Driven to Failure: Analysis of Failure to Appear and Pay Drive's License Suspension Policy in North Carolina

43 Pages Posted: 23 Aug 2019

See all articles by William Crozier

William Crozier

Duke University School of Law

Brandon L. Garrett

Duke University School of Law

Date Written: August 21, 2019

Abstract

Forty-one U.S. states currently require automatic suspension of driver’s licenses for non-driving-related reasons, such as failure to appear in court or pay fines for traffic infractions. However, there are no systematic, peer-reviewed analyses of individual-level and county-level data regarding such suspensions. Here, we review such data to describe the North Carolina population of suspended drivers and assess how driver’s license suspension statutes operate relative to race and poverty. We analyze four decades of active suspension data in North Carolina and find there are over 1,225,000 active suspensions for failures to appear for or pay traffic fines, with tens of thousands active for decades. Further, Blacks and Latinx are overrepresented relative to population. Linear mixed-level modeling regression analyses demonstrate that the population of whites below poverty, and blacks above poverty, are most strongly associated with more suspensions. While several states have ended the practice of indefinitely suspending drivers’ licenses for non-driving-related reasons legislatively or due to constitutional challenges, our findings suggest that ending or limiting license suspensions on paper is insufficient. The practice is too far reaching and large-scale; ending it does not ameliorate existing effects on millions of people. We describe a range of additional policy options. States can abolish suspensions for non-driving related reasons outright. States can adopt court procedural changes, such as ability to pay hearings before suspension. States may make suspensions temporary. However, even measures to reduce or eliminate new suspensions would not help the millions of people have already lost driving privileges. Local-level restorations programs to assist such drivers may be necessary. Thus, policy approaches will likely need to be multi-faceted, helping those who are currently suspended and preventing further suspensions, focusing on easing the financial burden of paying fines and fees.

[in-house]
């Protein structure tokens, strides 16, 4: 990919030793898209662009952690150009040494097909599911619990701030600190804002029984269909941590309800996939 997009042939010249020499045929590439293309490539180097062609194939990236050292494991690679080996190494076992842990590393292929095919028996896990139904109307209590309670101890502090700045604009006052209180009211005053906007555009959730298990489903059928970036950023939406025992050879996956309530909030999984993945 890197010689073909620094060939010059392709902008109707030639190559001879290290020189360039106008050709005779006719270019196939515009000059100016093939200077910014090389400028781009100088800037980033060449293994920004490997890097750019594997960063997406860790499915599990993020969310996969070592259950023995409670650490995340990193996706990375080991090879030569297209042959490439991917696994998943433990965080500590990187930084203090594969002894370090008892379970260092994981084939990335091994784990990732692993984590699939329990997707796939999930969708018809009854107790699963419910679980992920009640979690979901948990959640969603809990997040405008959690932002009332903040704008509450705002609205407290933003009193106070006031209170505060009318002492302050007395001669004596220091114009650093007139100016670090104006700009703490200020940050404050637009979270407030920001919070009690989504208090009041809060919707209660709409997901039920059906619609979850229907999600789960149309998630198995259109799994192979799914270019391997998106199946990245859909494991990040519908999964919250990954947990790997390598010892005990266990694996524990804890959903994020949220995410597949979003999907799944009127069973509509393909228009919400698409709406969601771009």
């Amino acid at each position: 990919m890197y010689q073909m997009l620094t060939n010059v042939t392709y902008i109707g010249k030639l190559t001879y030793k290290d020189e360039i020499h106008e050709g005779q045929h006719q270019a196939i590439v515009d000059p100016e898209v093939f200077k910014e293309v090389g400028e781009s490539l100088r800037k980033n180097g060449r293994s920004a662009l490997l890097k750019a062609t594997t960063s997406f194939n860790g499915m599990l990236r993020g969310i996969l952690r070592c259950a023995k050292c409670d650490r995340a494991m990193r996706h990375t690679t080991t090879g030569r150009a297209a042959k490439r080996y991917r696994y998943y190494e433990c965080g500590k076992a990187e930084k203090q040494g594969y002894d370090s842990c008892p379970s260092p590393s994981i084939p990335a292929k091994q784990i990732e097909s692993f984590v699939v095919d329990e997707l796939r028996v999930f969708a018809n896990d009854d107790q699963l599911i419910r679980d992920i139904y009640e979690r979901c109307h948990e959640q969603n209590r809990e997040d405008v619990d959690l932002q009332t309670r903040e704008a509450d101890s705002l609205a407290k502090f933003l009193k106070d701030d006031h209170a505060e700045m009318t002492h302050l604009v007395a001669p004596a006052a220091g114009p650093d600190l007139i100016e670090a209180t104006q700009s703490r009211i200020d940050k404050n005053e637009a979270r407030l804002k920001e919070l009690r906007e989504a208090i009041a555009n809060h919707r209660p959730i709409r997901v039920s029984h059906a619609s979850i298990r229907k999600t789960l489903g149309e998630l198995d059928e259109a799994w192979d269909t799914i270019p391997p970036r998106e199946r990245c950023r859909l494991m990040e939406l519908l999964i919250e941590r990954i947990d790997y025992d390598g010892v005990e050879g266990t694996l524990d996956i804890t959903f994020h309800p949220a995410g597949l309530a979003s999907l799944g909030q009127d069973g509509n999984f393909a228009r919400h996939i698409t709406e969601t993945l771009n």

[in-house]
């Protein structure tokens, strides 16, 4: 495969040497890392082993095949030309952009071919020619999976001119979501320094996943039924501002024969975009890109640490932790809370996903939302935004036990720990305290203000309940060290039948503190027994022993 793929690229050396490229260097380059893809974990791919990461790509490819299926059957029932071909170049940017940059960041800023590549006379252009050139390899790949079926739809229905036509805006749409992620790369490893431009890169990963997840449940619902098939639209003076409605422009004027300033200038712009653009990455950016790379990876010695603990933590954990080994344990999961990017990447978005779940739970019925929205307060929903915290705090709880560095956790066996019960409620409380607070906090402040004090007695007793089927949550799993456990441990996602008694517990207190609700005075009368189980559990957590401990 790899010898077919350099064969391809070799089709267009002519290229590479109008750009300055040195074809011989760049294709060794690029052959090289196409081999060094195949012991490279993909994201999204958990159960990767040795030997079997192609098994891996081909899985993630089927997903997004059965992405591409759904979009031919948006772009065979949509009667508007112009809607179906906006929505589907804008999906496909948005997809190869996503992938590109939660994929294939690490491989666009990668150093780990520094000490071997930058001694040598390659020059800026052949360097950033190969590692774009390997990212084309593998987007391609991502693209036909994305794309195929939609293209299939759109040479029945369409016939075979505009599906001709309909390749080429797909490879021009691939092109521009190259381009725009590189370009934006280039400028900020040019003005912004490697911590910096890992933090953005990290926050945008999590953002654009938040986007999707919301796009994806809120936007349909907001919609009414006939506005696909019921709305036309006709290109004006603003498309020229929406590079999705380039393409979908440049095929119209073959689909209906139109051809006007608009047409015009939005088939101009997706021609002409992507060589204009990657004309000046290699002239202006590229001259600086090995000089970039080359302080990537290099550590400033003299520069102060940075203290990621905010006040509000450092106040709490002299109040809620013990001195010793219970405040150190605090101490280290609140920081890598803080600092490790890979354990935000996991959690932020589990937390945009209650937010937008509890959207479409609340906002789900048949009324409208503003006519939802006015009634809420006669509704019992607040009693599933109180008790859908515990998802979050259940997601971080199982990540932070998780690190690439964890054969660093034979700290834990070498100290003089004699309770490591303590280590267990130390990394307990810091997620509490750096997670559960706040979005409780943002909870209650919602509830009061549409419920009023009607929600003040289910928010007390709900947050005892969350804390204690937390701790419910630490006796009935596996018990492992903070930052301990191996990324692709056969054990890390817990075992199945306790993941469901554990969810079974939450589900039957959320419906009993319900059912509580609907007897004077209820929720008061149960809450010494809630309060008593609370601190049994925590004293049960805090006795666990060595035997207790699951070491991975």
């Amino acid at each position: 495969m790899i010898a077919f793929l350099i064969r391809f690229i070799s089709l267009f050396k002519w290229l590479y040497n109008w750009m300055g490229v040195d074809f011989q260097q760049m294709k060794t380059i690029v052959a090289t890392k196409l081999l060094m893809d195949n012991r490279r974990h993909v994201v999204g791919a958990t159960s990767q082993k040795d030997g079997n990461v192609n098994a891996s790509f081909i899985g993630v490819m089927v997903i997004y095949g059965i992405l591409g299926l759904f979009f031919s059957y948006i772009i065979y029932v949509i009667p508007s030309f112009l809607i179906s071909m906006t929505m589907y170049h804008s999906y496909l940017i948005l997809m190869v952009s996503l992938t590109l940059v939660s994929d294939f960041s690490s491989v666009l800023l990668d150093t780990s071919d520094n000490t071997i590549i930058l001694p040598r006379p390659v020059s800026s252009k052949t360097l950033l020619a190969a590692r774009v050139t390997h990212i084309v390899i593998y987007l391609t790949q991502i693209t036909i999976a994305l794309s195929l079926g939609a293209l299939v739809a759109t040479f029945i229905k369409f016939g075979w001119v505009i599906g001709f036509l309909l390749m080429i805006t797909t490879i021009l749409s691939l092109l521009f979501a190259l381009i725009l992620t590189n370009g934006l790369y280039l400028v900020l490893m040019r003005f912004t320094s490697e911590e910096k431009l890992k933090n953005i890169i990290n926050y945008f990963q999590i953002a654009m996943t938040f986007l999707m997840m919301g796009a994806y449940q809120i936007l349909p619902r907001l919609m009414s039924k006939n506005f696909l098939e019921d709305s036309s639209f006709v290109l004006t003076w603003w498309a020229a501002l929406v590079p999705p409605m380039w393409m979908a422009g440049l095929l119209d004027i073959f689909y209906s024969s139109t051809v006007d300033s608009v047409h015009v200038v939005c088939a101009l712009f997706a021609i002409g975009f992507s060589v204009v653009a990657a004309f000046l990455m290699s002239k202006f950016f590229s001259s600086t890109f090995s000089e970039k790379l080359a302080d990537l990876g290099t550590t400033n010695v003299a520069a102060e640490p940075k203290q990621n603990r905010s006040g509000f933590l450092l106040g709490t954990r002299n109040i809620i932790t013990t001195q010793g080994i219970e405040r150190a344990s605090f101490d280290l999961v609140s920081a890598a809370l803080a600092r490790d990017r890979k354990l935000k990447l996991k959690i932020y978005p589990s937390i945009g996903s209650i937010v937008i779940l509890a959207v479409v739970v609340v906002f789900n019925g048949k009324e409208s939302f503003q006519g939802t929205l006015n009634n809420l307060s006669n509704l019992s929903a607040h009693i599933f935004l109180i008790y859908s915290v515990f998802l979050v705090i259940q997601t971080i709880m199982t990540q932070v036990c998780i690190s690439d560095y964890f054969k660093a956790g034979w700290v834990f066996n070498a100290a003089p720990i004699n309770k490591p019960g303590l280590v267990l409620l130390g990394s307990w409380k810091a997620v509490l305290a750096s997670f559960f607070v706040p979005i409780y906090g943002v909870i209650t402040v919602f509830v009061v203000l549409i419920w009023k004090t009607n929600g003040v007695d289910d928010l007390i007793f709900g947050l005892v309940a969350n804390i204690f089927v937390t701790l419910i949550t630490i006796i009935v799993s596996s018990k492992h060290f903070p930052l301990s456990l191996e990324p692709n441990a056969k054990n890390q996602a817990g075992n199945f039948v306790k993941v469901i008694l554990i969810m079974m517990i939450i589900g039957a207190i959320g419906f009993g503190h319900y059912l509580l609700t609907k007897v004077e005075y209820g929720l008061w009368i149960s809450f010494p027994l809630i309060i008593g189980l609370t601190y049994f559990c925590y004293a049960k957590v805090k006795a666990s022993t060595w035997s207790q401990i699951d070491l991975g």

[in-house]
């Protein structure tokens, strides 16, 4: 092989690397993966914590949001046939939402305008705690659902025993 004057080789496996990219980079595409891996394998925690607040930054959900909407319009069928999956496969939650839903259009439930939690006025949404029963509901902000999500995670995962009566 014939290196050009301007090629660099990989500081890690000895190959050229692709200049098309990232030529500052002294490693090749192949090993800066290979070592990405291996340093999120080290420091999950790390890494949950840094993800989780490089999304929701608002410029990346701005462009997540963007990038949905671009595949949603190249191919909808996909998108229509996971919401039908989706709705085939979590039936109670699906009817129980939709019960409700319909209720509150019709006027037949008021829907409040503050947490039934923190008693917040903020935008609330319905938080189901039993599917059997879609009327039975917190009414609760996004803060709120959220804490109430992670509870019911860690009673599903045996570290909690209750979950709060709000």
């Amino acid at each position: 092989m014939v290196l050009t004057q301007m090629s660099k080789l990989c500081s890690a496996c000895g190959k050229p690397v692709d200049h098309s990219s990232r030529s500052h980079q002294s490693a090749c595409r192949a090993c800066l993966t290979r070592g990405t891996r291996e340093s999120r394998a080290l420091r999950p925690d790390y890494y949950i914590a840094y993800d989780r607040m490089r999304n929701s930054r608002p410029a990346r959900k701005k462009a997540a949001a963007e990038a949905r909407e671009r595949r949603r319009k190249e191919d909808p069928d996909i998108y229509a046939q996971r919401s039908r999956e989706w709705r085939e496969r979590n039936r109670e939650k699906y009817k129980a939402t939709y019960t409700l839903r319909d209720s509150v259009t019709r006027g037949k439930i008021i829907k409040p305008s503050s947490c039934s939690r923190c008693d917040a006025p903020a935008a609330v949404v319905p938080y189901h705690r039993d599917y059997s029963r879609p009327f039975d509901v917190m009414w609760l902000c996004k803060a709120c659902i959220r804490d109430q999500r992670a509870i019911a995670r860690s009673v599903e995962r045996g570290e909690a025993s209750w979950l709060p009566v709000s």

Keywords: fines, fees, driver's license suspension, traffic offenses, collateral consequences

Suggested Citation

Crozier, William and Garrett, Brandon L., Driven to Failure: Analysis of Failure to Appear and Pay Drive's License Suspension Policy in North Carolina (August 21, 2019). Duke Law School Public Law & Legal Theory Series No. 2019-60. Available at SSRN: https://ssrn.com/abstract=3440832 or http://dx.doi.org/10.2139/ssrn.3440832

William Crozier

Duke University School of Law ( email )

210 Science Drive
Box 90362
Durham, NC 27708
United States

Brandon L. Garrett (Contact Author)

Duke University School of Law ( email )

210 Science Drive
Box 90362
Durham, NC 27708
United States
919-613-7090 (Phone)

HOME PAGE: http://www.brandonlgarrett.com/

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